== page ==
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A Bite of China- Rou Jia Mo, staple food of Xi’an

2012-06-29 | China Food | Comments(0) Views(90)

By reason of the various physical geographies, the unique distribution of Chinese agriculture has taken shape some 1000 years ago that dry farming of millet and wheat is carried out in the Yellow River Valley in north China, while the wet farming of rice is implemented in Yangtze River Basin in south China, which in consequence results in a common phenomenon- northerners prefer wheaten food and southerners cannot live without rice. For thousands of years, to reward toil on the soil, Chinese people live in different regions find a way to make diversified food with the simplex basic material of grains.
 
In north China with the wide stretches of land, the ripe wheat colors the earth with golden yellow every autumn. Since introduced into Central Plains from western Asia some 4000 years ago, the eutrophic wheat has localized and turned into one of the two major crops of China. A leading role on Chinese tables, staple food made from wheat is the primary source of energy offering most calories that people needed. The typical handling of wheat is grinding them into powders and then made into a variety of food, such as noodles (of Lanzhou), rice noodles (of Guilin), steamed buns, dumplings, Chinese deep-fried cakes, Chinese breads and hamburgers.  
 
 
The world known ancient city of Xi’an, the capital for 13 dynasties in ancient China, was once the most bustling city in the world especially in Tang Dynasty (618-907). It attracted people from every corner of the world as well as their tasty food in the meantime. To this day, the city is certainly still the food paradise that every new visitor will explore for featured dishes and snacks in the famous district of the Muslim Street. Among its dozens of famed tempting food, Bai Ji Mo (白吉馍), or Chinese baked flatbread, an indigenous staple Xi’an food, is a must for trying, while Rou Jia Mo (肉夹馍) and Pita Bread (Bai Ji Mo) Soaked in Beef or Lamb Soup (牛/羊肉泡馍) are the typical ways to enjoy this dainty.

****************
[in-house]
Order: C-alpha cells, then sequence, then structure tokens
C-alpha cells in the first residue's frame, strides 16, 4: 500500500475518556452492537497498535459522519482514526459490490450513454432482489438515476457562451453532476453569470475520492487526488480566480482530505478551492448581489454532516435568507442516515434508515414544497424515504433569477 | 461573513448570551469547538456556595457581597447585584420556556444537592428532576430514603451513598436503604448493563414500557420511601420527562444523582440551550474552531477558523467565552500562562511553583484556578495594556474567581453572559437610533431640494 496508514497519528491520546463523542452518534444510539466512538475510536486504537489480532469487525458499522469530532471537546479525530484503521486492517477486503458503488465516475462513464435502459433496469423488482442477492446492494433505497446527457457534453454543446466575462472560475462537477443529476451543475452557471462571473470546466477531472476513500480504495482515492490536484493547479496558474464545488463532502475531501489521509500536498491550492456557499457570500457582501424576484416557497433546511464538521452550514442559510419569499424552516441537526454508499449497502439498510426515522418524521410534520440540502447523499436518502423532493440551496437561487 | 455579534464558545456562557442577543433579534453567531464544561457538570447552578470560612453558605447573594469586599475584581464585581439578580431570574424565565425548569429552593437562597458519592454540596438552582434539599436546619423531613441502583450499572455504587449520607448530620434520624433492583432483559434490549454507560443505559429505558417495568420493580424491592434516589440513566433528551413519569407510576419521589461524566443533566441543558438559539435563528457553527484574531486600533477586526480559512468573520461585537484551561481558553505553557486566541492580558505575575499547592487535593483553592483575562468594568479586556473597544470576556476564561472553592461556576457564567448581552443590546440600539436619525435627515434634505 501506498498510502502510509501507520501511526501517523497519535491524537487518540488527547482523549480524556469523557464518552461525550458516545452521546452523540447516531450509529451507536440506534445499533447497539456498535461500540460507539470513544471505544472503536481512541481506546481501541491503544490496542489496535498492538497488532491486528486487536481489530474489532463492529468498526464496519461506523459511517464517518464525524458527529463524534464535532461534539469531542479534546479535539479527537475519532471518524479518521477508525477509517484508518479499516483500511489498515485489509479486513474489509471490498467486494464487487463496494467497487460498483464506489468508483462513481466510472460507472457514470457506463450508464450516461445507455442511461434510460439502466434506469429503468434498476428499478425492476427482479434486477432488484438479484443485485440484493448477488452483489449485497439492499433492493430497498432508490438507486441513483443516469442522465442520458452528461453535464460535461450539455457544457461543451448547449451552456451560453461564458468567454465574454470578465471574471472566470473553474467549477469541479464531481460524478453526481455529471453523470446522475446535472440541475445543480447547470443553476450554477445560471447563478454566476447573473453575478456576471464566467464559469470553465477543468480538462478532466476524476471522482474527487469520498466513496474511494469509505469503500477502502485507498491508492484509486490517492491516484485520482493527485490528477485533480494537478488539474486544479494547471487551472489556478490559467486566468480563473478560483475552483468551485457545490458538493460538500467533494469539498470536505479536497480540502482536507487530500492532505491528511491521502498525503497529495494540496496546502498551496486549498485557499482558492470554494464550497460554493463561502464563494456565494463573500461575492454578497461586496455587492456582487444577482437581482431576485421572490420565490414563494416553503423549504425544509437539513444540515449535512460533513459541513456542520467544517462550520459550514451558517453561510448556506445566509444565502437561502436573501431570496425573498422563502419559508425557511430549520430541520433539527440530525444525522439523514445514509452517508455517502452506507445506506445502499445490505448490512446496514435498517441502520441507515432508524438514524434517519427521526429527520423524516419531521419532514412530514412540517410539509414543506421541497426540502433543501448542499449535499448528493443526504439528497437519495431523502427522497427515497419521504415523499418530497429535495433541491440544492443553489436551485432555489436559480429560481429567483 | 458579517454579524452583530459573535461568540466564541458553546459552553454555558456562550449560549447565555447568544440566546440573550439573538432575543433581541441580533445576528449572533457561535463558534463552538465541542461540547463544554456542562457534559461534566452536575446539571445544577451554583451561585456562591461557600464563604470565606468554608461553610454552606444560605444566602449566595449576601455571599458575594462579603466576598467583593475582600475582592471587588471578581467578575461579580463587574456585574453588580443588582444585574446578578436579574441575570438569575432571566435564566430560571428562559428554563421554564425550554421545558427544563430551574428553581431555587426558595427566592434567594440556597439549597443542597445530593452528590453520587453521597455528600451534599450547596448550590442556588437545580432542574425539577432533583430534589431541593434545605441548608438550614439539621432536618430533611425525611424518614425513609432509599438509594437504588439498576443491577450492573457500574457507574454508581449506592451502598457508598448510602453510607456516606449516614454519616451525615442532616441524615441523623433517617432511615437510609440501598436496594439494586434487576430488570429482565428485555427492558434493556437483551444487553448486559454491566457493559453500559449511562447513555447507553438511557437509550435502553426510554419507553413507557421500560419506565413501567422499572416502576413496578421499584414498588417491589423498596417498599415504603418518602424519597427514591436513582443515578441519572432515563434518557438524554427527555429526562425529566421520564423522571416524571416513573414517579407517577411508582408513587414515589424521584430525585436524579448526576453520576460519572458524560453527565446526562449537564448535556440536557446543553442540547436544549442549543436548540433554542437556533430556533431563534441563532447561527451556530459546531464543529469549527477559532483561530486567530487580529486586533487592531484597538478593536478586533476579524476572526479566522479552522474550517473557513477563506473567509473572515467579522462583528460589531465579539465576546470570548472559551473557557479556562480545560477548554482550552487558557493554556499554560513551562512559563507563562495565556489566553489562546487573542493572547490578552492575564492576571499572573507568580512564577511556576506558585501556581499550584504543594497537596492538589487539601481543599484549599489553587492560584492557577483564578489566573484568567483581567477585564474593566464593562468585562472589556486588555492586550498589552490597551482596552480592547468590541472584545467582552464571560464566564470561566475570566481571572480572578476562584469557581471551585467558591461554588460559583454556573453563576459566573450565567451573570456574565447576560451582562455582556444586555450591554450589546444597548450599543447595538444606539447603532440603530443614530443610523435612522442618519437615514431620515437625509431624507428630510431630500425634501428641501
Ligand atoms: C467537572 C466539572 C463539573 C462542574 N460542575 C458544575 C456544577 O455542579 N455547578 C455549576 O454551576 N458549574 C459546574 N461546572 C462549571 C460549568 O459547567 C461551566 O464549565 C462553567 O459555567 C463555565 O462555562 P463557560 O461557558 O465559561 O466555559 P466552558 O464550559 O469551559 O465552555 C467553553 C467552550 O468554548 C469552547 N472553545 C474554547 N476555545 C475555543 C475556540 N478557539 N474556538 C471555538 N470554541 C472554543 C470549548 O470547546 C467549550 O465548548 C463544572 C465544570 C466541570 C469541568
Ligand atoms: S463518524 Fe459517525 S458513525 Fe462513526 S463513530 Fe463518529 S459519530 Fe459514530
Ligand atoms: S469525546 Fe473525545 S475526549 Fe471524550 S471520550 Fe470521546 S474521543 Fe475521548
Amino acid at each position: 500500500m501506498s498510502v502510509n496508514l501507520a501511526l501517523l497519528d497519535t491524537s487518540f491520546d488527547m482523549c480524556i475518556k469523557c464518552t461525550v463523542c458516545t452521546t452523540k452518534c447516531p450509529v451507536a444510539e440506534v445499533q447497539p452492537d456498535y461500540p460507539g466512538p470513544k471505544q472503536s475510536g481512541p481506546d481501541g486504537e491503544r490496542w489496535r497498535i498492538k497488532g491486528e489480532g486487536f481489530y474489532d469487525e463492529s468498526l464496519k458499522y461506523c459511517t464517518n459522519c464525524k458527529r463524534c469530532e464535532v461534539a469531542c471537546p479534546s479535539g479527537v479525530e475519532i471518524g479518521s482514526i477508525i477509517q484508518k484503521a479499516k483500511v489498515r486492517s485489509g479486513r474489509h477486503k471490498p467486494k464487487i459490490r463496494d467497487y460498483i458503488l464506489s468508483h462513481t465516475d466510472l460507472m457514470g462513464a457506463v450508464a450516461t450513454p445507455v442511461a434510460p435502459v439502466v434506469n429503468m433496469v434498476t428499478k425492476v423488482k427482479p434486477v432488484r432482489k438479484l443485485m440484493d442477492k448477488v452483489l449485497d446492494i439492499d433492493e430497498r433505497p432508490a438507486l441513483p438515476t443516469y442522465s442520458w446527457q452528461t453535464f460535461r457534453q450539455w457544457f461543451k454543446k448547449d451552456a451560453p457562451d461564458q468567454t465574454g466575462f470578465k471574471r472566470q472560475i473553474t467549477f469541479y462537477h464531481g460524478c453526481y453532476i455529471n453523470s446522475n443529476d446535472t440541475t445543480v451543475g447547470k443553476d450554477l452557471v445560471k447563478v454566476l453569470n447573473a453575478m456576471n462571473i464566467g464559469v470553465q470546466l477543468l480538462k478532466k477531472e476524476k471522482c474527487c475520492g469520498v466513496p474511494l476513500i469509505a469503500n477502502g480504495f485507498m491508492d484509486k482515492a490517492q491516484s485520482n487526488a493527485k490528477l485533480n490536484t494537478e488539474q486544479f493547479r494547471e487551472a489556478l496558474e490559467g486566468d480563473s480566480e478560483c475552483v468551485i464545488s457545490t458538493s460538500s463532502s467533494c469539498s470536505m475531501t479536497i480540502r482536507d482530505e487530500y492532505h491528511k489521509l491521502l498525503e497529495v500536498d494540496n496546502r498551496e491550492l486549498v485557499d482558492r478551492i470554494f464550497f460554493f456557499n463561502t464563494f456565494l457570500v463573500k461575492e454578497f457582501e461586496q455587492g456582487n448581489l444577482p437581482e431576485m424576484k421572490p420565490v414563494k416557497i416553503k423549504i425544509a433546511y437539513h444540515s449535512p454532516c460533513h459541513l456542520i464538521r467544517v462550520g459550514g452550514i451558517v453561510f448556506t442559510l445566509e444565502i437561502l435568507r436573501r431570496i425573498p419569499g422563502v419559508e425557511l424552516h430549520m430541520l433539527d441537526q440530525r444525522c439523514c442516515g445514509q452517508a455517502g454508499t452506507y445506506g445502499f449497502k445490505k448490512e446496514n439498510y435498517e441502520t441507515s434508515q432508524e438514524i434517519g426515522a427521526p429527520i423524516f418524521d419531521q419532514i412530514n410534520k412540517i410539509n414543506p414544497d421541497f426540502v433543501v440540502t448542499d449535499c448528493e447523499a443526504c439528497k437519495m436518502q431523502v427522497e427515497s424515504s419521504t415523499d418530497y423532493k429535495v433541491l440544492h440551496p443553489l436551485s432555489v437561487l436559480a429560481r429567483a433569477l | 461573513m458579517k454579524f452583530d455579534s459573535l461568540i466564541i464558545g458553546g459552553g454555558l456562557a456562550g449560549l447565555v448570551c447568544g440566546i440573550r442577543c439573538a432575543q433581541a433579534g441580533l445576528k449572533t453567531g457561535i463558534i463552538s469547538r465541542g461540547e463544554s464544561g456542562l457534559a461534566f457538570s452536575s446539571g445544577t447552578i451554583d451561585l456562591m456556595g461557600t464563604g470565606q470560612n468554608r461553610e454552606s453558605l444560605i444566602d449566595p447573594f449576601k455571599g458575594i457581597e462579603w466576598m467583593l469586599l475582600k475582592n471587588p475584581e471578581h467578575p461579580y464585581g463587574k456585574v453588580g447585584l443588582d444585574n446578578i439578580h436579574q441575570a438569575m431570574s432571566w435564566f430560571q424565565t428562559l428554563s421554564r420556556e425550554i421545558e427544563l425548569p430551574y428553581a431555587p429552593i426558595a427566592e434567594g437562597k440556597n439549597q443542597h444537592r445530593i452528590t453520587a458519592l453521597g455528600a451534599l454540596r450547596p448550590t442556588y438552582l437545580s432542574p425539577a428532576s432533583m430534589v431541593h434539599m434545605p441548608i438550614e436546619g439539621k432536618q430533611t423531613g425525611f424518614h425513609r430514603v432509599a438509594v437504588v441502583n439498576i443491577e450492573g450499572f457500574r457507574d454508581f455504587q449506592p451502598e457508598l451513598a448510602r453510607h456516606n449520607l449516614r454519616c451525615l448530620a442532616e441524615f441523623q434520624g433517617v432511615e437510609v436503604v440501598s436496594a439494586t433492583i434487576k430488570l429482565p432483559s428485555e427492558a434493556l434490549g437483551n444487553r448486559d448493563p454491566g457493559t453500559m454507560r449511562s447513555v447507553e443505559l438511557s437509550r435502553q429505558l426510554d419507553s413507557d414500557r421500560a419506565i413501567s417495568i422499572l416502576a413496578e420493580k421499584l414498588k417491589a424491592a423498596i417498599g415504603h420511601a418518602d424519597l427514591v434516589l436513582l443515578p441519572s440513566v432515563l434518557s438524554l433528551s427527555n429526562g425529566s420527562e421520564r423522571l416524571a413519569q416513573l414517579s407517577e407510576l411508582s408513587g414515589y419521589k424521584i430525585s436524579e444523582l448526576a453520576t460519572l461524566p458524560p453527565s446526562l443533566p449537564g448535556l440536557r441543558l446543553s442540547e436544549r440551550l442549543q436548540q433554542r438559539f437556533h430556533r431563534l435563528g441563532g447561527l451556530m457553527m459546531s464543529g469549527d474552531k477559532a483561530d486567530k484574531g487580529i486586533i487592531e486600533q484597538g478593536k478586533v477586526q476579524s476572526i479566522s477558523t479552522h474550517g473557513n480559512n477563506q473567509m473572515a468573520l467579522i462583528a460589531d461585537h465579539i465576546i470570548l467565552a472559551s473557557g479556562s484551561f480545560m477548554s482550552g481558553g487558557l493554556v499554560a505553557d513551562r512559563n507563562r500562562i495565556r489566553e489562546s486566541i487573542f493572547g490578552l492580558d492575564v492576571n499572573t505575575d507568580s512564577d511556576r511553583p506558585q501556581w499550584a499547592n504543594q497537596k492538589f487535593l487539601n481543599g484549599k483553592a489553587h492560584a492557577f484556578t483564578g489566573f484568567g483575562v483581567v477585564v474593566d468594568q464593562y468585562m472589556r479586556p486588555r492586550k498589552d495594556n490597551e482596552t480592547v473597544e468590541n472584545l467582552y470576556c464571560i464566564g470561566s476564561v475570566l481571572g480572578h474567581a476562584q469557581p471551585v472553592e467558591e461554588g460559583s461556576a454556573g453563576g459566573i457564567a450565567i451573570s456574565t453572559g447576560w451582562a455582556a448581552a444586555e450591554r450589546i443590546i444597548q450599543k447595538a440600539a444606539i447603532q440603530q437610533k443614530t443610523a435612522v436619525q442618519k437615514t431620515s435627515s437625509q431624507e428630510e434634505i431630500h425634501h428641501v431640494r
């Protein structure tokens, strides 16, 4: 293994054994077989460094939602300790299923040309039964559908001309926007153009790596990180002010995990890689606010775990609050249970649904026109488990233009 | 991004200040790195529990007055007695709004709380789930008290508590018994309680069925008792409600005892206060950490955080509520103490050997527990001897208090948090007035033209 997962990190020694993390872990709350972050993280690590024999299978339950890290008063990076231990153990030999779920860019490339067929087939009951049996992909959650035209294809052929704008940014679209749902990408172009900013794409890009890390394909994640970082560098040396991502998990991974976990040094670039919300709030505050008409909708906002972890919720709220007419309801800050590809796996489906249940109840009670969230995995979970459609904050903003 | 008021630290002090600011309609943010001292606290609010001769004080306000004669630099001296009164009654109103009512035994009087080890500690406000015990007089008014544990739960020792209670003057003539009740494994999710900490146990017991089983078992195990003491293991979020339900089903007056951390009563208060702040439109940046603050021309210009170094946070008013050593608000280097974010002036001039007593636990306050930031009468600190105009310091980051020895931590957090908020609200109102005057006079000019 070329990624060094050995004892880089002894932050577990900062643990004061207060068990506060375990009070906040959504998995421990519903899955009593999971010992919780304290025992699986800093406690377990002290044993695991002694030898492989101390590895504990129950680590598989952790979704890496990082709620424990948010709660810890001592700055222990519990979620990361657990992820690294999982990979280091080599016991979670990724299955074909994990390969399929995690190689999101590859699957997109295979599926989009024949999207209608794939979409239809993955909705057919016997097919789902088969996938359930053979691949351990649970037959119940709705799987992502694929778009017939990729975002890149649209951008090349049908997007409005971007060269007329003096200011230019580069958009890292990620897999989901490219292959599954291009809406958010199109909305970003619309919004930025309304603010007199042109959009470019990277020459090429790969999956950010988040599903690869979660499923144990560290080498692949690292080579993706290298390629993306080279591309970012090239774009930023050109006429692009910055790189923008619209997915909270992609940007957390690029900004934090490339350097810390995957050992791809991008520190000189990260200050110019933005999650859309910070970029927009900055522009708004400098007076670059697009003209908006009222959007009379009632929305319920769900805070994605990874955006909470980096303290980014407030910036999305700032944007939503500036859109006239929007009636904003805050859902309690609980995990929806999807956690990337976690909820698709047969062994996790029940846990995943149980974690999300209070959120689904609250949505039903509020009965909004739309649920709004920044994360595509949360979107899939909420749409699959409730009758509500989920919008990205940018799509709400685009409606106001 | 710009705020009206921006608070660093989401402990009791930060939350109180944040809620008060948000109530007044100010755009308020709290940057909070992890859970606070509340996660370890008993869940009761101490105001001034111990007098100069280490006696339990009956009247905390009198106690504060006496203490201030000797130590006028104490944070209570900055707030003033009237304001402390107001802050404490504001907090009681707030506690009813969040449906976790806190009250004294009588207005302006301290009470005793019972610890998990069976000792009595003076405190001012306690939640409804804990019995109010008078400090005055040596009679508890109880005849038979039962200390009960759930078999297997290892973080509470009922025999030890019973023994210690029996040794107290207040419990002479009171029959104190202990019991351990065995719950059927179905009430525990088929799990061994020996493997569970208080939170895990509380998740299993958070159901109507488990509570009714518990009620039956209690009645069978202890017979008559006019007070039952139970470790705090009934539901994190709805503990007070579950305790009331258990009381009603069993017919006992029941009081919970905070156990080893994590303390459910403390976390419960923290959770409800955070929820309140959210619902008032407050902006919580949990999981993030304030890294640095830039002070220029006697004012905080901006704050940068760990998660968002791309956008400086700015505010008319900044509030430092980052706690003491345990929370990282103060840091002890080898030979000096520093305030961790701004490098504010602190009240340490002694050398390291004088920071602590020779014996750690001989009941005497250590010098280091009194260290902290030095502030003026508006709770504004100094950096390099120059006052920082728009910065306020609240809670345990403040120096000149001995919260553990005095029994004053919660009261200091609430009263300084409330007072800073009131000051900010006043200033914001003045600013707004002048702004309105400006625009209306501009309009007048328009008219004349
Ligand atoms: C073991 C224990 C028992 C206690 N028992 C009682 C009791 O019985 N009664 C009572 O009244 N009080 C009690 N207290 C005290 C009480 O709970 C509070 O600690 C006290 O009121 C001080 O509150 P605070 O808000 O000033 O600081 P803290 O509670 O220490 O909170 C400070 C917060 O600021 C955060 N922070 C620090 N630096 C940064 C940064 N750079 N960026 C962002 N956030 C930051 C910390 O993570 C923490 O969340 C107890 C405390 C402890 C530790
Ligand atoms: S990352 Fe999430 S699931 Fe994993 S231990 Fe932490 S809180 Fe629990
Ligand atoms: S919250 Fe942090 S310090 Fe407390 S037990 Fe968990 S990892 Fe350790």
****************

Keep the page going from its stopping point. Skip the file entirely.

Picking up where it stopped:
The authentic Bai Ji Mo is made from wheat flour, which is made into a batter with ingredients such as eggs, and stirred constantly for an extended period of time, and then baked in a mud or clay oven till thoroughly set. Rou Jia Mo, a meat burger or meat sandwich of Chinese which is so famous that even included in the menu of the Café in Florida’s Disney Land, can be traced back to Qin Dynasty (221-206B.C.) and firstly invented by Han people. The meat for Roujiamo was initially the pork, which was stewed for hours in the thick soup comprising more than 30 kinds of spices and seasonings. The soft and glutinous taste of the meat can amazingly combine the simply taste of Baijimo. Promoted in the history by Muslims lived in Xi’an who refused any pork, today, beef and lamb are popular substitutions for meat in the Roujiamo.
 
 
Pita Bread Soaked in Beef or Lamb Soup, simply small slices of Bai Ji Mo cooked or just soaked in beef or lamb soup is another popular staple food in Xi’an. It is a perfect mixture of wheaten Baijimo and thick soup which was stewed for more than ten hours. To enjoy this dish, to break Bai Ji Mo into pieces with hands is the most important part as well as the most enjoyable process. Each person can slice the Mo into different sizes or shapes according to his own eating habits, and for almost every Xi’an people, to lift of finger to do this simple action is indeed a quite enjoyment other than the eating.
 
 
 
---By April (VisitOurChina)

 

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